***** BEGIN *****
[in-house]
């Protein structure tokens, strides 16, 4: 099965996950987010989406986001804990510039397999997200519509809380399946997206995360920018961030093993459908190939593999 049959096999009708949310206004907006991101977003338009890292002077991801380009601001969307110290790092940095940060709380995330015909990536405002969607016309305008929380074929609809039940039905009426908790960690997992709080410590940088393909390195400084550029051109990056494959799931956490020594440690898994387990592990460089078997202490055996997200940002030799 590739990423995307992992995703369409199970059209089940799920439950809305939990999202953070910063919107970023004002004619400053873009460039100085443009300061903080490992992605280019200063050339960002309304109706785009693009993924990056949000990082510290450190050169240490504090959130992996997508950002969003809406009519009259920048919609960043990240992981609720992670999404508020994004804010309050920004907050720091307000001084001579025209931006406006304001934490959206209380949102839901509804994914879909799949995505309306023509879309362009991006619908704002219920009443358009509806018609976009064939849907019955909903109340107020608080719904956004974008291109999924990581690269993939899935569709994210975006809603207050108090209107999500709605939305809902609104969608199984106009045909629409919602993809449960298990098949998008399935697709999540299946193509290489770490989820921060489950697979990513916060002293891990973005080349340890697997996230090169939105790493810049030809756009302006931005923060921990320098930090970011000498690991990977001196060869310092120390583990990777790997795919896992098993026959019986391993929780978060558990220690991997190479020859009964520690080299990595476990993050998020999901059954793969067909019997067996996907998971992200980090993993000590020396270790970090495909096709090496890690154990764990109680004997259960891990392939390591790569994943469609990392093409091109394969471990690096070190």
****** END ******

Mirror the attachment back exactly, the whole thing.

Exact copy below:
[in-house]
């Protein structure tokens, strides 16, 4: 099965996950987010989406986001804990510039397999997200519509809380399946997206995360920018961030093993459908190939593999 049959096999009708949310206004907006991101977003338009890292002077991801380009601001969307110290790092940095940060709380995330015909990536405002969607016309305008929380074929609809039940039905009426908790960690997992709080410590940088393909390195400084550029051109990056494959799931956490020594440690898994387990592990460089078997202490055996997200940002030799 590739990423995307992992995703369409199970059209089940799920439950809305939990999202953070910063919107970023004002004619400053873009460039100085443009300061903080490992992605280019200063050339960002309304109706785009693009993924990056949000990082510290450190050169240490504090959130992996997508950002969003809406009519009259920048919609960043990240992981609720992670999404508020994004804010309050920004907050720091307000001084001579025209931006406006304001934490959206209380949102839901509804994914879909799949995505309306023509879309362009991006619908704002219920009443358009509806018609976009064939849907019955909903109340107020608080719904956004974008291109999924990581690269993939899935569709994210975006809603207050108090209107999500709605939305809902609104969608199984106009045909629409919602993809449960298990098949998008399935697709999540299946193509290489770490989820921060489950697979990513916060002293891990973005080349340890697997996230090169939105790493810049030809756009302006931005923060921990320098930090970011000498690991990977001196060869310092120390583990990777790997795919896992098993026959019986391993929780978060558990220690991997190479020859009964520690080299990595476990993050998020999901059954793969067909019997067996996907998971992200980090993993000590020396270790970090495909096709090496890690154990764990109680004997259960891990392939390591790569994943469609990392093409091109394969471990690096070190």